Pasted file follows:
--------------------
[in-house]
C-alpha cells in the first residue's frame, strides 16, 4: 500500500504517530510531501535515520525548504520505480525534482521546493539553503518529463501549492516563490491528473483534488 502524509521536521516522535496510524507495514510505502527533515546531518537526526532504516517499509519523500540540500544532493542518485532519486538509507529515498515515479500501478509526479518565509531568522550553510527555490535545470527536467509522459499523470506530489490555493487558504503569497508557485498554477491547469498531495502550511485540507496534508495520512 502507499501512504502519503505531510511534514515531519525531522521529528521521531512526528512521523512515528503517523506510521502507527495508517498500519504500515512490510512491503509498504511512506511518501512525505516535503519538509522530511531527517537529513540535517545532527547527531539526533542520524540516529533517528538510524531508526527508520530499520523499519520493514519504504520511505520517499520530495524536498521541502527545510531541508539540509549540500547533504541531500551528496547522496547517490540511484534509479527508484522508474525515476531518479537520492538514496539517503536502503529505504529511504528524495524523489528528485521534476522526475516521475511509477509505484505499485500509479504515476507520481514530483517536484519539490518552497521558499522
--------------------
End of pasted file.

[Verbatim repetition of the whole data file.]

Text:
[in-house]
C-alpha cells in the first residue's frame, strides 16, 4: 500500500504517530510531501535515520525548504520505480525534482521546493539553503518529463501549492516563490491528473483534488 502524509521536521516522535496510524507495514510505502527533515546531518537526526532504516517499509519523500540540500544532493542518485532519486538509507529515498515515479500501478509526479518565509531568522550553510527555490535545470527536467509522459499523470506530489490555493487558504503569497508557485498554477491547469498531495502550511485540507496534508495520512 502507499501512504502519503505531510511534514515531519525531522521529528521521531512526528512521523512515528503517523506510521502507527495508517498500519504500515512490510512491503509498504511512506511518501512525505516535503519538509522530511531527517537529513540535517545532527547527531539526533542520524540516529533517528538510524531508526527508520530499520523499519520493514519504504520511505520517499520530495524536498521541502527545510531541508539540509549540500547533504541531500551528496547522496547517490540511484534509479527508484522508474525515476531518479537520492538514496539517503536502503529505504529511504528524495524523489528528485521534476522526475516521475511509477509505484505499485500509479504515476507520481514530483517536484519539490518552497521558499522